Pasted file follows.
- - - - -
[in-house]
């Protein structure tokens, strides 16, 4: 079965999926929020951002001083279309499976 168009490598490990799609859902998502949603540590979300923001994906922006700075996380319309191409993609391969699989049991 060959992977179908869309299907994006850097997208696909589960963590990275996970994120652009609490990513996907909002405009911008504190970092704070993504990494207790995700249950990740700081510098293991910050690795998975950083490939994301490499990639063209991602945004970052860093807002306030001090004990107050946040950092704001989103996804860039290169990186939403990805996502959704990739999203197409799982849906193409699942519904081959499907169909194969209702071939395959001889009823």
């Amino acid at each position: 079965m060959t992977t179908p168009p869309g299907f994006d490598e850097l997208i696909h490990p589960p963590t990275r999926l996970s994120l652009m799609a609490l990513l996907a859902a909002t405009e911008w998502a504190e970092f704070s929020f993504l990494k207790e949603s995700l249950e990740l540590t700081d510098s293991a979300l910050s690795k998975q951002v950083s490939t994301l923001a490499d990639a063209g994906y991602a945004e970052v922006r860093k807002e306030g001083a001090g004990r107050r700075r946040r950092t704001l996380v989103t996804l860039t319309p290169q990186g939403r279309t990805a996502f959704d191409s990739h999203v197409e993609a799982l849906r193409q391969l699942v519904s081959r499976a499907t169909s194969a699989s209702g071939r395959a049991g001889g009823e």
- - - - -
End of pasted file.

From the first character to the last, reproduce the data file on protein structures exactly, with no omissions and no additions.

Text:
[in-house]
């Protein structure tokens, strides 16, 4: 079965999926929020951002001083279309499976 168009490598490990799609859902998502949603540590979300923001994906922006700075996380319309191409993609391969699989049991 060959992977179908869309299907994006850097997208696909589960963590990275996970994120652009609490990513996907909002405009911008504190970092704070993504990494207790995700249950990740700081510098293991910050690795998975950083490939994301490499990639063209991602945004970052860093807002306030001090004990107050946040950092704001989103996804860039290169990186939403990805996502959704990739999203197409799982849906193409699942519904081959499907169909194969209702071939395959001889009823």
């Amino acid at each position: 079965m060959t992977t179908p168009p869309g299907f994006d490598e850097l997208i696909h490990p589960p963590t990275r999926l996970s994120l652009m799609a609490l990513l996907a859902a909002t405009e911008w998502a504190e970092f704070s929020f993504l990494k207790e949603s995700l249950e990740l540590t700081d510098s293991a979300l910050s690795k998975q951002v950083s490939t994301l923001a490499d990639a063209g994906y991602a945004e970052v922006r860093k807002e306030g001083a001090g004990r107050r700075r946040r950092t704001l996380v989103t996804l860039t319309p290169q990186g939403r279309t990805a996502f959704d191409s990739h999203v197409e993609a799982l849906r193409q391969l699942v519904s081959r499976a499907t169909s194969a699989s209702g071939r395959a049991g001889g009823e």